The Doha talks, which were initiated with the promise of coming up with a new regime to stall the spiraling effect of climate change, failed to deliver on the promises so far. Even as the talks enter the sixth day, the Indian industry and the government are keeping their hopes low for a favourable outcome.
During the week, India’s chief negotiator Meera Mehrishi had told reporters “We are disappointed that the developed countries are in the process of locking in low ambitions under this second commitment period. We call on them to raise their level of ambition consistent with what is required by science.”
Doha started on a bad note: The US said it would not raise its weak level of commitments to cut emissions. Australia put out its Kyoto Protocol target, under which it says it would reduce emissions by 0.5 per cent below 1990 levels by 2020. During the week, the European Union said they would not step up the pledge to cut emission. It has agreed to 20 per cent carbon emission cuts from 1990 levels for the period of 2013 to 2020, a target which has already been achieved.
|NO DIRTY COOLING
As global leaders continue to debate in Doha on the extent of fund to be allotted to developing countries for mitigating adverse impacts of climate change, Indian firms are taking proactive measures to reduce carbon emission as well as emission of certain HFCs or Hydro fluorocarbons, which are potent contributors to global warming. HFCs are currently used in refrigeration, air conditioning, insulating foams, etc. Its production and use are projected to grow by more than double between now and 2050, with the vast majority of the growth occurring in China and India. In India alone, 300 mn air conditioning units will be in service by 2030, as per the data by the Indian Refrigeration and Air-conditioning Manufacturers’ Association. The power consumed by air conditioning will also rise by over 100-fold by 2030.
|COOLING WITHOUT WARMING
Some domestic firms as well as global firms operating in India are switching to alternative cooling systems, using natural coolants or moving to green buildings that doesn't require artificial cooling. Here's how some firms are using alternative cooling systems.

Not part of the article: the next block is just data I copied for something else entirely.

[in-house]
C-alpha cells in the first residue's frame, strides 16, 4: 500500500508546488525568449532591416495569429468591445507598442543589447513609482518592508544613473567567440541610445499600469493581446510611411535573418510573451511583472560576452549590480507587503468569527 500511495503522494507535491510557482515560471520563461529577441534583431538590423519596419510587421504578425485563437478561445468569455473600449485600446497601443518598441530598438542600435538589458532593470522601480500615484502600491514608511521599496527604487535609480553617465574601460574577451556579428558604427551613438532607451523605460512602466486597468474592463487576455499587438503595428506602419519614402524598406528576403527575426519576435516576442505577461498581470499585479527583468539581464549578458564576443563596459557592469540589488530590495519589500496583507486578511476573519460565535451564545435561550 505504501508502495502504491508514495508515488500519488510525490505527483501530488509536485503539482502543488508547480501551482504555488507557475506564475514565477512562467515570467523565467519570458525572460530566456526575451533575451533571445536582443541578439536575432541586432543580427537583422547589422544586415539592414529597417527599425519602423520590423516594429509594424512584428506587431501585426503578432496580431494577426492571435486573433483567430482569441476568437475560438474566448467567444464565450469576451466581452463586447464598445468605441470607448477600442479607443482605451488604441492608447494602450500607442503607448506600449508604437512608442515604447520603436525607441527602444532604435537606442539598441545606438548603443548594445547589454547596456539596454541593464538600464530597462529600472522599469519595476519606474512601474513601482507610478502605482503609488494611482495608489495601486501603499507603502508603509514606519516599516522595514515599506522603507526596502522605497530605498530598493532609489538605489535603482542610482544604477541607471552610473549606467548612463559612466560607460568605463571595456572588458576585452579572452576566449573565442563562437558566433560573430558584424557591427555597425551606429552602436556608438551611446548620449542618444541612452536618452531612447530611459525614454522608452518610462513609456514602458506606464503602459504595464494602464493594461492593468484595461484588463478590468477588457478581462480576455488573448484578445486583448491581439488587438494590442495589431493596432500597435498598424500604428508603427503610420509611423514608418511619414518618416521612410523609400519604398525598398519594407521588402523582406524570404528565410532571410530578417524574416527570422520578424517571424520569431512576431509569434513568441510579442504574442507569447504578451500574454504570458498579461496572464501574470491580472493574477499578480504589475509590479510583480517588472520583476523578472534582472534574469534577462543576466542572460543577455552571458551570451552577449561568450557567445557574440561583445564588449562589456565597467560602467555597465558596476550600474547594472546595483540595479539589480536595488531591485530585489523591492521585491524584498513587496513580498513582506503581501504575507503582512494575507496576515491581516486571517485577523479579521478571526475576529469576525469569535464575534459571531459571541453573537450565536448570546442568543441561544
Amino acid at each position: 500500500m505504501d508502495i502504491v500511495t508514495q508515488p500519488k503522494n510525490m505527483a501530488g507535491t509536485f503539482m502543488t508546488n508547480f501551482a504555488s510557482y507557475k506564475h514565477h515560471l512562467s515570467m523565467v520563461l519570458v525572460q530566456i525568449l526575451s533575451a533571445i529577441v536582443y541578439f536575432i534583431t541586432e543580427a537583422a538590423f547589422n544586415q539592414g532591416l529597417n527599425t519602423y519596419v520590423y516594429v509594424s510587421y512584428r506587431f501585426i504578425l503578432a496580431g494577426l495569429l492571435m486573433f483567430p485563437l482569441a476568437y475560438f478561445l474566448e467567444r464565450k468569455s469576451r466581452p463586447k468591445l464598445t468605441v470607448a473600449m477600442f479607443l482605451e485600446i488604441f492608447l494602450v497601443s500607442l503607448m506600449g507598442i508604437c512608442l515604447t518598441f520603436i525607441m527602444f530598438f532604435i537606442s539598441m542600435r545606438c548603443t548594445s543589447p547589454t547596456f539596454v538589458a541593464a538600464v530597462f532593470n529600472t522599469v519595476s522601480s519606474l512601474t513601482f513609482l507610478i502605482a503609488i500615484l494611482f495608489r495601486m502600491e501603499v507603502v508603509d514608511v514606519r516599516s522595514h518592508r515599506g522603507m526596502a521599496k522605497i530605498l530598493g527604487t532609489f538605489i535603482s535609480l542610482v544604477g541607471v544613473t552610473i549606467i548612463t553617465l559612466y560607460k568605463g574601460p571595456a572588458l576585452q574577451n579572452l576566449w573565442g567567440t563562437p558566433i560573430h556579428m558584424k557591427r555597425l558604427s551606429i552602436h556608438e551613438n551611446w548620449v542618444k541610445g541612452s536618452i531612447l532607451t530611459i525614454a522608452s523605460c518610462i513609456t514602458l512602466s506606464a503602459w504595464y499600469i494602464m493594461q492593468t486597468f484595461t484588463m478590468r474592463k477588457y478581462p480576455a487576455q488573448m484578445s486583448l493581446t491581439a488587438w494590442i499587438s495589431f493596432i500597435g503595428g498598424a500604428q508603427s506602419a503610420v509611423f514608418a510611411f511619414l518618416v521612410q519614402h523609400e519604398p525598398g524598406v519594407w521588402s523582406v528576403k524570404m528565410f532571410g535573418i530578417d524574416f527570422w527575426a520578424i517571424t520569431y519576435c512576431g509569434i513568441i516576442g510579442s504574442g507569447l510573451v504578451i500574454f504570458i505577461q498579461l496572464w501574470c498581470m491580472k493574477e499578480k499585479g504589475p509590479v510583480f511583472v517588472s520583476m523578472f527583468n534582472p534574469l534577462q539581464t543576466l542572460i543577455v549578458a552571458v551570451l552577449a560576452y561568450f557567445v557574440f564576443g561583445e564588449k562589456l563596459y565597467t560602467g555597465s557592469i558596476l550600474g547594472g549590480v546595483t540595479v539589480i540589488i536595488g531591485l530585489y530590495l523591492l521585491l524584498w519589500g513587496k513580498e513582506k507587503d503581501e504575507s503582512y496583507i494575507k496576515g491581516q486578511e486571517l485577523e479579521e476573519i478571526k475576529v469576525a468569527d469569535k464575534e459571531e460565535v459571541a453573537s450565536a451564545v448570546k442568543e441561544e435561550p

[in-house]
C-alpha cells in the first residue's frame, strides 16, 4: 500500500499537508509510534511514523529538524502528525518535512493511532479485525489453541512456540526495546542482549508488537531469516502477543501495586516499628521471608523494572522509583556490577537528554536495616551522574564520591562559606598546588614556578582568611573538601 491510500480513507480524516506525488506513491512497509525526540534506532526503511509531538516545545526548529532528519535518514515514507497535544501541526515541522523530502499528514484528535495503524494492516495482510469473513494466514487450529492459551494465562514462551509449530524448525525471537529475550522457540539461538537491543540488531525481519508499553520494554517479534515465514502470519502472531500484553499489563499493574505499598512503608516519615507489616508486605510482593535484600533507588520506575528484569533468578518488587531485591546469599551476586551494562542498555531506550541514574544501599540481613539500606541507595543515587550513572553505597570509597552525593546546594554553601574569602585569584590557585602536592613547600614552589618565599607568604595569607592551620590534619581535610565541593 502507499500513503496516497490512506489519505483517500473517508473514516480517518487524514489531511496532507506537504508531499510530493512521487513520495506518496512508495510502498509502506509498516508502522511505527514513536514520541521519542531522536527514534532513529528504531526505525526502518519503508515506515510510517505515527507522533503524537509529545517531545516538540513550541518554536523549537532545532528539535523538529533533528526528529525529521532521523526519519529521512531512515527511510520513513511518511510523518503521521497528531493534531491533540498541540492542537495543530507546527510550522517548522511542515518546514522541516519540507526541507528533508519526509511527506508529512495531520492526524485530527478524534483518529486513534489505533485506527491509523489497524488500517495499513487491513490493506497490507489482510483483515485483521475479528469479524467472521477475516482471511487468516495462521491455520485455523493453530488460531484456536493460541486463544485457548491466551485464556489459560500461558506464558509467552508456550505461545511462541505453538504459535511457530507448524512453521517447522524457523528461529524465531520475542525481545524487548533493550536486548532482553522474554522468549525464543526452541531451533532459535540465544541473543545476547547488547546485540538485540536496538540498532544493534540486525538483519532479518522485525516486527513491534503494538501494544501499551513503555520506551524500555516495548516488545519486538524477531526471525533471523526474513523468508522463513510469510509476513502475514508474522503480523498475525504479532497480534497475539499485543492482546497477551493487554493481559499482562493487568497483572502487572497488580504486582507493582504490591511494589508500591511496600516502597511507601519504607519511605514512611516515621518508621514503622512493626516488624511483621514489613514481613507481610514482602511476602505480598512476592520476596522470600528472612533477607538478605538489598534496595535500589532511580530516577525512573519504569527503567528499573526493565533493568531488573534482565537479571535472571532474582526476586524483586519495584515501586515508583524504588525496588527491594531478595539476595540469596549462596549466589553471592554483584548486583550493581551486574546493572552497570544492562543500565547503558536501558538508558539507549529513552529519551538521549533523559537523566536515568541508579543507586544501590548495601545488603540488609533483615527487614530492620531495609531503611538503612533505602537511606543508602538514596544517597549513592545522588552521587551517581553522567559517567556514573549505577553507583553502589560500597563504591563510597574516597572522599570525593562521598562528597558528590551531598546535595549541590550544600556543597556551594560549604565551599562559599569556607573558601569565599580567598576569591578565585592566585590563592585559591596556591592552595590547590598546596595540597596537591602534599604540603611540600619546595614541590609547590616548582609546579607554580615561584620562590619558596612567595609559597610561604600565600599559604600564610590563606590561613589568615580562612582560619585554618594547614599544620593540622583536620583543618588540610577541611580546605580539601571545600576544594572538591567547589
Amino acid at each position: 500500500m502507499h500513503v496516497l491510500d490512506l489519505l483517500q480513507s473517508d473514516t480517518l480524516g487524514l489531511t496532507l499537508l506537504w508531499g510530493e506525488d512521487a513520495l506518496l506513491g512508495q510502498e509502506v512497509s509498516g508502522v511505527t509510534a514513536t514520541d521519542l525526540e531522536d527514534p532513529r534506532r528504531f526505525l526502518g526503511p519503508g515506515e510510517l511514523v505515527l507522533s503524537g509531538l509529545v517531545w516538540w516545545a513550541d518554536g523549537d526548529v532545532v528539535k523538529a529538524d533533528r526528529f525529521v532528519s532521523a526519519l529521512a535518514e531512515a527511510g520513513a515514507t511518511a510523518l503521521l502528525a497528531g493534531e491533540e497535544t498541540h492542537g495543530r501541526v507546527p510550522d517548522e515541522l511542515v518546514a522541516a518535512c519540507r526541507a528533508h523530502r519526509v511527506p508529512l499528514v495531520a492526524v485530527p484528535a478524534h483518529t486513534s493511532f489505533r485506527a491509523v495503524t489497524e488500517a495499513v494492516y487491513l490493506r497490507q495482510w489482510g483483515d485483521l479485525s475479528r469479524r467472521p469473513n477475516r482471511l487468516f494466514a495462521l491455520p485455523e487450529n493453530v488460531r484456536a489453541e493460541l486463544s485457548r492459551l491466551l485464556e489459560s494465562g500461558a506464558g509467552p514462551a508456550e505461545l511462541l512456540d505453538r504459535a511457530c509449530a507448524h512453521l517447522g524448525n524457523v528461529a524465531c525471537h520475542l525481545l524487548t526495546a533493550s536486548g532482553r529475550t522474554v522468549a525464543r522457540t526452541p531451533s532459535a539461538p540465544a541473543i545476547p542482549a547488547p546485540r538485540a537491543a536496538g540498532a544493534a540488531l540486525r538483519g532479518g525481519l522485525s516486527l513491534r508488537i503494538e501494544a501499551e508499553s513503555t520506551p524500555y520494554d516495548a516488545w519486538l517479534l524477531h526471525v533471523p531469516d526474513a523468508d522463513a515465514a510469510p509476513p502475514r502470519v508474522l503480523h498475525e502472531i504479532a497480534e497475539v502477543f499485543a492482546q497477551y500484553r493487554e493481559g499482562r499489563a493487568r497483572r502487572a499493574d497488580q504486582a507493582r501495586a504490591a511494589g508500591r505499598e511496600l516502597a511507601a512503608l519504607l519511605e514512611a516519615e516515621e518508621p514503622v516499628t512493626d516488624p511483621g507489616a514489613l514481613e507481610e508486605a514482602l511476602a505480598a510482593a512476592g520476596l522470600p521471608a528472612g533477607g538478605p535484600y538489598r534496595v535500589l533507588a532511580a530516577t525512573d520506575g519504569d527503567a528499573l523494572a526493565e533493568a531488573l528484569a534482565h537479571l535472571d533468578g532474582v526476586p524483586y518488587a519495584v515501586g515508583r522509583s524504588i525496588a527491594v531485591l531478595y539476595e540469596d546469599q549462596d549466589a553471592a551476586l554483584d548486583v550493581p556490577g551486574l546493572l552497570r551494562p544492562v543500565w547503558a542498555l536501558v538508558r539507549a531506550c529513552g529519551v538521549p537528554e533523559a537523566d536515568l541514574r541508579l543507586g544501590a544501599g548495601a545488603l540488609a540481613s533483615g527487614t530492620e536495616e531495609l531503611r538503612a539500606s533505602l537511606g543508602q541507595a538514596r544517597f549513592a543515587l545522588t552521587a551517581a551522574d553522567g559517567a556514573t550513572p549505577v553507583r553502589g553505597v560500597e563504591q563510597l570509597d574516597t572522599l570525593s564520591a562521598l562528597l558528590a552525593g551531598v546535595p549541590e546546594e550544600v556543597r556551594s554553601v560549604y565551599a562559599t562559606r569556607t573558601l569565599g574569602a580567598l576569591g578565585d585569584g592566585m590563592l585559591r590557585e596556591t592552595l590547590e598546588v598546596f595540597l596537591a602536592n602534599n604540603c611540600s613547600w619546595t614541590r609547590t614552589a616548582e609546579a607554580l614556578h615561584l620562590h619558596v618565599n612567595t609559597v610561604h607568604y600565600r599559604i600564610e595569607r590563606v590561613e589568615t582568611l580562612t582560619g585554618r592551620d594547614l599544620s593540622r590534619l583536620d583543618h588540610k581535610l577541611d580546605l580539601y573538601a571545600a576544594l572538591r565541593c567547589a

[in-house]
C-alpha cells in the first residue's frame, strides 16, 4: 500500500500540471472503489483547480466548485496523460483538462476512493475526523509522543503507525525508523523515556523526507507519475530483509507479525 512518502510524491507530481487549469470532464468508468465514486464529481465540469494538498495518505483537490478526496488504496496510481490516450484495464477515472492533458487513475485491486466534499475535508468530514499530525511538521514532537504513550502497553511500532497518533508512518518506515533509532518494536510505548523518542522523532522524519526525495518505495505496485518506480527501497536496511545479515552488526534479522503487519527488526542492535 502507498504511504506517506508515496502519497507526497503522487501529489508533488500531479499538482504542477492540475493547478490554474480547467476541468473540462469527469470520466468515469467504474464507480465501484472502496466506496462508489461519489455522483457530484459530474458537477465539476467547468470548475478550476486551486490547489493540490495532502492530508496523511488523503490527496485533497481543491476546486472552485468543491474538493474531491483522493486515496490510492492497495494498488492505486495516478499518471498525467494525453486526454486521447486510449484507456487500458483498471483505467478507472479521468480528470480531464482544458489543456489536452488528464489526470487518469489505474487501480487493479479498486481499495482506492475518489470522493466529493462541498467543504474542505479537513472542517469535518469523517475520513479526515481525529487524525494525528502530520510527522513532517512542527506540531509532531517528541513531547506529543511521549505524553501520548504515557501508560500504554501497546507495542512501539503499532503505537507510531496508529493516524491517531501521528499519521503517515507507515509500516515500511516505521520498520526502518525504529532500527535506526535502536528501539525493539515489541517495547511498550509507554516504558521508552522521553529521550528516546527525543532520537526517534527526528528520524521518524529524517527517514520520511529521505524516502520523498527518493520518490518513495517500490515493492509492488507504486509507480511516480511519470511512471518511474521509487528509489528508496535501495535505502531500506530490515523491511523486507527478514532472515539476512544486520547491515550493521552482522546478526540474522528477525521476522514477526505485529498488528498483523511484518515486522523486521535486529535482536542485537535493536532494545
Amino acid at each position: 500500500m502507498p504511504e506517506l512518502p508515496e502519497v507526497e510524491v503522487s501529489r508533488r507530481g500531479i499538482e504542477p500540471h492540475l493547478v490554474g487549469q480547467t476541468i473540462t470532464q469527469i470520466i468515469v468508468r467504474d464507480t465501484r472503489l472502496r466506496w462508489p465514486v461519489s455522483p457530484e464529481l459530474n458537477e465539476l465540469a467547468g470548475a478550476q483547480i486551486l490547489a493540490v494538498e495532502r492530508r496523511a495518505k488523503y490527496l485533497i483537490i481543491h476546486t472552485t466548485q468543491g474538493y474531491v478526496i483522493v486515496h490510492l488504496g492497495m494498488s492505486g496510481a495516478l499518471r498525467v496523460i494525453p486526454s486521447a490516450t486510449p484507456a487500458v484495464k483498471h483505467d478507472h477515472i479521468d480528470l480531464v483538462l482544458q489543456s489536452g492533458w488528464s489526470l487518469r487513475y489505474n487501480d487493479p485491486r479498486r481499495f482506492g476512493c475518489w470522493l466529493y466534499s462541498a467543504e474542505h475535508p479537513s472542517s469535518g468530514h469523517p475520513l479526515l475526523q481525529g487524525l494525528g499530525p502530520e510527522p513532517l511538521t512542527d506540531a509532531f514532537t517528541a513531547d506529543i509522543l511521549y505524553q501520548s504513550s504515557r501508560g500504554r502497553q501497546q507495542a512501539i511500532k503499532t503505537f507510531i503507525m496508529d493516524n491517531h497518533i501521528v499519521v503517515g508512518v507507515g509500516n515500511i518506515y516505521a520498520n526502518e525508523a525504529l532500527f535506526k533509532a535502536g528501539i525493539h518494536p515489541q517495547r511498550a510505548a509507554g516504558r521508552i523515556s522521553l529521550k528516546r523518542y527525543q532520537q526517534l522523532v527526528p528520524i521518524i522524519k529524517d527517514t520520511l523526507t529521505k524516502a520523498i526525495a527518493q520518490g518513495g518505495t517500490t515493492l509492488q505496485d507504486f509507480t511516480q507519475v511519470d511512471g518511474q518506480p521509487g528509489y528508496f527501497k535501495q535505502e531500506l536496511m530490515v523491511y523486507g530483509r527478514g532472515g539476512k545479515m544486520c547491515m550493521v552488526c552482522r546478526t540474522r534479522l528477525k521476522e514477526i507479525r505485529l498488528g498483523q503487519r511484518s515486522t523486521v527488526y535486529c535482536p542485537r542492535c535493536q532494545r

|Godrej: In 2012, Godrej & Boyce, inaugurated new production line for the manufacturing AC. The new line is estimated to consume 23% less energy than the current top-of-the line 5-star models across brands.
Panasonic: Panasonic claims it’s using Eco Navi technology in its ACs that senses the absence of people in a room and cools select areas, translating into reduced energy consumption by nearly 30%.
Swabhumi Hotel Complex, Kolkata uses innovative building design that stimulates the way trees trap winds to deliver cooling services.
NIIT University, Neemrana, Rajasthan, uses earth-air tunnels which act as self-regulating heat sink, to maintain the ambient temperature.
|Coca Cola: On December 2009, the soft drinks major announced that, globally, 100% of their new vending machines and coolers will be HFC-free by 2015. Till April 2012, the firm has replaced 600,000 units using natural refrigerants worldwide.
PepsiCo: Till April 2012, PepsiCo has over 147,000 HFC-free units (coolers & vending machines) worldwide.
The assurance by climate negotiators from developed countries such as the US, Germany and the UK that their governments will continue to pay out aid aimed at helping the world’s most vulnerable countries cope with global warming failed to resonate well with the developing countries.
“Financing a key piece of the puzzle as the transition to low carbon economies will cost. But as yet, promises have been made but never delivered. Instead fast-track financing — promised by developed countries to pay for mitigation and adaptation costs — has not been additional or new. Instead, it is repackaged from existing aid,” said Sunita Narain, director general of Center for Science and Environment.
Even Indian industry bodies had been demanding clear roadmap on climate financing for a long time.